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Form 1040ez More:label_form_201040ez More:taxes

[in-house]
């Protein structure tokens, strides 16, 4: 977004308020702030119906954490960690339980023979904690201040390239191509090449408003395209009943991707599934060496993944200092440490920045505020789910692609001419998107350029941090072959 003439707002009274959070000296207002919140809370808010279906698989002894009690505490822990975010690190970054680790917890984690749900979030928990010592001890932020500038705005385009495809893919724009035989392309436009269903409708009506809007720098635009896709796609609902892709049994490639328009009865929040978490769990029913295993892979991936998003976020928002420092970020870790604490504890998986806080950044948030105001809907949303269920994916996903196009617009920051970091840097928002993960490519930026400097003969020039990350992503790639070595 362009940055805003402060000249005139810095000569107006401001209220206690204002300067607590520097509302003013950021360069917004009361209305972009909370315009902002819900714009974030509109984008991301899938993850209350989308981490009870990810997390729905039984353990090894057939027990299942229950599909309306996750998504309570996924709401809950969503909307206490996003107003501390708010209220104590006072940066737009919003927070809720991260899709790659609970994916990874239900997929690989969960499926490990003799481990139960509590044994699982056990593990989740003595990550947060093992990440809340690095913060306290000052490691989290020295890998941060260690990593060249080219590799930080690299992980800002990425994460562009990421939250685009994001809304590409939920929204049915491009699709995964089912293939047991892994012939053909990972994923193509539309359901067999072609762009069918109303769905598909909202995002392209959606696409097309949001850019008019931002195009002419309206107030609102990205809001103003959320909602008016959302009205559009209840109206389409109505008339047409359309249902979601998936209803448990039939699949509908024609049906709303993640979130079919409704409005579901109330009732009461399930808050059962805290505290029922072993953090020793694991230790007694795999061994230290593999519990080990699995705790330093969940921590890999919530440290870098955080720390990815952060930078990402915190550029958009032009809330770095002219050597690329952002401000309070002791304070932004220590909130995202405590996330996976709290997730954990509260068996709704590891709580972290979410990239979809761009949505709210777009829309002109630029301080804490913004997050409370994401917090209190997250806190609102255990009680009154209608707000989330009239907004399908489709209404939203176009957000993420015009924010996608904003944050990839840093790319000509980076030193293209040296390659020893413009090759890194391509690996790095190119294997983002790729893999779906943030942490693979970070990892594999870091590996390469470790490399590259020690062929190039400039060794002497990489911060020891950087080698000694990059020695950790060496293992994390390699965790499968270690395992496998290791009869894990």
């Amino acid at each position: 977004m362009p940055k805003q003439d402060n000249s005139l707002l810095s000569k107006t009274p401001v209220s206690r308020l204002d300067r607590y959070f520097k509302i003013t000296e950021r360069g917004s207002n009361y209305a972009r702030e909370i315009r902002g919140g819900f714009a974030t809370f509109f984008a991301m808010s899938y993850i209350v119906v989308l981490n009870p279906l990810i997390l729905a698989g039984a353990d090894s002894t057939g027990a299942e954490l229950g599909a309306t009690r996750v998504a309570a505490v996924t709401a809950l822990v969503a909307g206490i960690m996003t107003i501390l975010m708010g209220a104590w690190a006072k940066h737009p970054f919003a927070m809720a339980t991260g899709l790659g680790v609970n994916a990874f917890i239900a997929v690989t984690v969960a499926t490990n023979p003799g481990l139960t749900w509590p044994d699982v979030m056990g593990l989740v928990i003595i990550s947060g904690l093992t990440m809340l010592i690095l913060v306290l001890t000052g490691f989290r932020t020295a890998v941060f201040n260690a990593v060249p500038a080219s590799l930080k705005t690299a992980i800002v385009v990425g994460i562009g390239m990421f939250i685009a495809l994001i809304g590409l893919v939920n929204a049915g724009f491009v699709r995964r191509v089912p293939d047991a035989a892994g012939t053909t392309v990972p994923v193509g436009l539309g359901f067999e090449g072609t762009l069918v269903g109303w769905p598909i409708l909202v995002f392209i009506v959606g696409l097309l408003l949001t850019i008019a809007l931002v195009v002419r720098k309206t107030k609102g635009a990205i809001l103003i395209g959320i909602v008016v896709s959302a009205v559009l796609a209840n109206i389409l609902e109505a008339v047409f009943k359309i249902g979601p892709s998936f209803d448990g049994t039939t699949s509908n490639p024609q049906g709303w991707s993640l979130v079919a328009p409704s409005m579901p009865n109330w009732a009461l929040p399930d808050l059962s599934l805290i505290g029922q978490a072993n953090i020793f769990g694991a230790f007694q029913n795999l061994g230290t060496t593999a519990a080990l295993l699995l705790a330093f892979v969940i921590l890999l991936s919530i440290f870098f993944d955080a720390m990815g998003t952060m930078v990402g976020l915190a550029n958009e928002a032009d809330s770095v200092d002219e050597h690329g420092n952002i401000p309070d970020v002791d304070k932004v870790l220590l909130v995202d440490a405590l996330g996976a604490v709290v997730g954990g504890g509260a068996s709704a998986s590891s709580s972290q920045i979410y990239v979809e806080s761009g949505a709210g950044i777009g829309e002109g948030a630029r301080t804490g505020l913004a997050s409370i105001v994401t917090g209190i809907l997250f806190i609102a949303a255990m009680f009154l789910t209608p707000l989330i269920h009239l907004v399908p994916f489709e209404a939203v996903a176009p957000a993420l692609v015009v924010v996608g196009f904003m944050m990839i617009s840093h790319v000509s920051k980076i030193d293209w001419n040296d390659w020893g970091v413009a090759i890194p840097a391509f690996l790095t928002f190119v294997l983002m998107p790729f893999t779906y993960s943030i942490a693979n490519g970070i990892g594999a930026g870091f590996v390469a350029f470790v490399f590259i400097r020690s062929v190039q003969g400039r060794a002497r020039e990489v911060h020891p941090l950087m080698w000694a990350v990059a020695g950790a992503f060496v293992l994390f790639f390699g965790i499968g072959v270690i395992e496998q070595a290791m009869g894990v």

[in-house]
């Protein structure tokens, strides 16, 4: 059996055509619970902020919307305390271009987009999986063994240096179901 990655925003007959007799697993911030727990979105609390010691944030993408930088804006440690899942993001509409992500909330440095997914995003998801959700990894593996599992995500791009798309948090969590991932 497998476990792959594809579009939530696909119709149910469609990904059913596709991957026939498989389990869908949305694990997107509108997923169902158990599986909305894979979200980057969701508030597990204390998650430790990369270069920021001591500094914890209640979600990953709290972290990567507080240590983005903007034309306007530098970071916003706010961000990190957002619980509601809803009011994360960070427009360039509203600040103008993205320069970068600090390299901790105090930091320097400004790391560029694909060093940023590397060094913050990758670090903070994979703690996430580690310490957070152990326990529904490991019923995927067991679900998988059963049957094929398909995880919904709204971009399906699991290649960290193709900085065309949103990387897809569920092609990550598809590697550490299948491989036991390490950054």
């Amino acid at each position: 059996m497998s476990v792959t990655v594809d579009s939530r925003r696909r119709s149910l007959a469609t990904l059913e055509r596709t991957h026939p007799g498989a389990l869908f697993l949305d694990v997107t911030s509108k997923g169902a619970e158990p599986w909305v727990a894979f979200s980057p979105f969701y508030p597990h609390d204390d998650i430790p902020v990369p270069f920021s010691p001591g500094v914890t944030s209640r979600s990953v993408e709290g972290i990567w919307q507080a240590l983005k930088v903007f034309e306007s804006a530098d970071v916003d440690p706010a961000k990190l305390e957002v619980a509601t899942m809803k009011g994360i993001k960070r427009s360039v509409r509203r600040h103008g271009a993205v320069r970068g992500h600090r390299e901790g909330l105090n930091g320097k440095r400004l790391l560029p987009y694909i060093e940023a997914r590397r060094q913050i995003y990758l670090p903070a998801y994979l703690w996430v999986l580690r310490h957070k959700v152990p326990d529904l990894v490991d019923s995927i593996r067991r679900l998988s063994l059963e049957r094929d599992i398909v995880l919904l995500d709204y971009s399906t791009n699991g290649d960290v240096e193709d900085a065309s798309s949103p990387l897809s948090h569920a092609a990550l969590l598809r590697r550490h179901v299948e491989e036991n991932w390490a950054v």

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Form 1040ez More:label_form_201040ez More:taxes